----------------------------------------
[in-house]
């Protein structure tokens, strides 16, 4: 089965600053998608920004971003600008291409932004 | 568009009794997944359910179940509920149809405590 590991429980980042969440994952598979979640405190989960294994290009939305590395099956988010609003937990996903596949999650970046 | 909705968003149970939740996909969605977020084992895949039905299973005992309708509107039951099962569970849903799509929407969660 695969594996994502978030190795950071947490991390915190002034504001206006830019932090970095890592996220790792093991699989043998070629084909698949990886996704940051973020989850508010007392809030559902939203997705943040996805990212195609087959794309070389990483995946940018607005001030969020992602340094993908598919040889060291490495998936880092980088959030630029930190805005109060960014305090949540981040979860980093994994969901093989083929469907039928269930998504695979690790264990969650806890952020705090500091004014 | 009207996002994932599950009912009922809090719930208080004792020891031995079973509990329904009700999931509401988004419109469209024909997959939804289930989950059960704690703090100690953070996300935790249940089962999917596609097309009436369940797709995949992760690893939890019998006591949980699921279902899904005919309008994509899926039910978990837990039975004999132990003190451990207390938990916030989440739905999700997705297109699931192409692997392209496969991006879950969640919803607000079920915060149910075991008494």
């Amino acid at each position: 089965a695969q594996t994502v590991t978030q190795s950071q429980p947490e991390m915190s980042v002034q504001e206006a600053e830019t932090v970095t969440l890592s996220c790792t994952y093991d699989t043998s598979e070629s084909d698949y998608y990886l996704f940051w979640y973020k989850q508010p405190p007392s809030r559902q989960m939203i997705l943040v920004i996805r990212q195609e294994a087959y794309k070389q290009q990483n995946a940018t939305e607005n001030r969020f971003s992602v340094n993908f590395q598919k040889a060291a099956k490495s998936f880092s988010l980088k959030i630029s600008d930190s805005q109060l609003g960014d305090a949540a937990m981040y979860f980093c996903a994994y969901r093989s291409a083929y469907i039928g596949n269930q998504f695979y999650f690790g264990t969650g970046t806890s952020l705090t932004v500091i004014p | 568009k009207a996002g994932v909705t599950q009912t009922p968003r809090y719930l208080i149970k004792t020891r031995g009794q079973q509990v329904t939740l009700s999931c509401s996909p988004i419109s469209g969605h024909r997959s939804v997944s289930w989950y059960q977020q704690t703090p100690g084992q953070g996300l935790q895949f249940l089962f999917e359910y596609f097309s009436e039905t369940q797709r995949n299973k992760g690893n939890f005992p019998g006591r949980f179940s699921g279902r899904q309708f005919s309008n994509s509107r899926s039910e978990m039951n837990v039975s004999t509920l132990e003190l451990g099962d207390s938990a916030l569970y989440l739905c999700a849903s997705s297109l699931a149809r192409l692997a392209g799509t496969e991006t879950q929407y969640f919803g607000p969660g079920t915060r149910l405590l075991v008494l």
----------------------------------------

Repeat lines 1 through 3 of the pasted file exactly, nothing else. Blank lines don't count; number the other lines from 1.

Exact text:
[in-house]
């Protein structure tokens, strides 16, 4: 089965600053998608920004971003600008291409932004 | 568009009794997944359910179940509920149809405590 590991429980980042969440994952598979979640405190989960294994290009939305590395099956988010609003937990996903596949999650970046 | 909705968003149970939740996909969605977020084992895949039905299973005992309708509107039951099962569970849903799509929407969660 695969594996994502978030190795950071947490991390915190002034504001206006830019932090970095890592996220790792093991699989043998070629084909698949990886996704940051973020989850508010007392809030559902939203997705943040996805990212195609087959794309070389990483995946940018607005001030969020992602340094993908598919040889060291490495998936880092980088959030630029930190805005109060960014305090949540981040979860980093994994969901093989083929469907039928269930998504695979690790264990969650806890952020705090500091004014 | 009207996002994932599950009912009922809090719930208080004792020891031995079973509990329904009700999931509401988004419109469209024909997959939804289930989950059960704690703090100690953070996300935790249940089962999917596609097309009436369940797709995949992760690893939890019998006591949980699921279902899904005919309008994509899926039910978990837990039975004999132990003190451990207390938990916030989440739905999700997705297109699931192409692997392209496969991006879950969640919803607000079920915060149910075991008494």
């Amino acid at each position: 089965a695969q594996t994502v590991t978030q190795s950071q429980p947490e991390m915190s980042v002034q504001e206006a600053e830019t932090v970095t969440l890592s996220c790792t994952y093991d699989t043998s598979e070629s084909d698949y998608y990886l996704f940051w979640y973020k989850q508010p405190p007392s809030r559902q989960m939203i997705l943040v920004i996805r990212q195609e294994a087959y794309k070389q290009q990483n995946a940018t939305e607005n001030r969020f971003s992602v340094n993908f590395q598919k040889a060291a099956k490495s998936f880092s988010l980088k959030i630029s600008d930190s805005q109060l609003g960014d305090a949540a937990m981040y979860f980093c996903a994994y969901r093989s291409a083929y469907i039928g596949n269930q998504f695979y999650f690790g264990t969650g970046t806890s952020l705090t932004v500091i004014p | 568009k009207a996002g994932v909705t599950q009912t009922p968003r809090y719930l208080i149970k004792t020891r031995g009794q079973q509990v329904t939740l009700s999931c509401s996909p988004i419109s469209g969605h024909r997959s939804v997944s289930w989950y059960q977020q704690t703090p100690g084992q953070g996300l935790q895949f249940l089962f999917e359910y596609f097309s009436e039905t369940q797709r995949n299973k992760g690893n939890f005992p019998g006591r949980f179940s699921g279902r899904q309708f005919s309008n994509s509107r899926s039910e978990m039951n837990v039975s004999t509920l132990e003190l451990g099962d207390s938990a916030l569970y989440l739905c999700a849903s997705s297109l699931a149809r192409l692997a392209g799509t496969e991006t879950q929407y969640f919803g607000p969660g079920t915060r149910l405590l075991v008494l």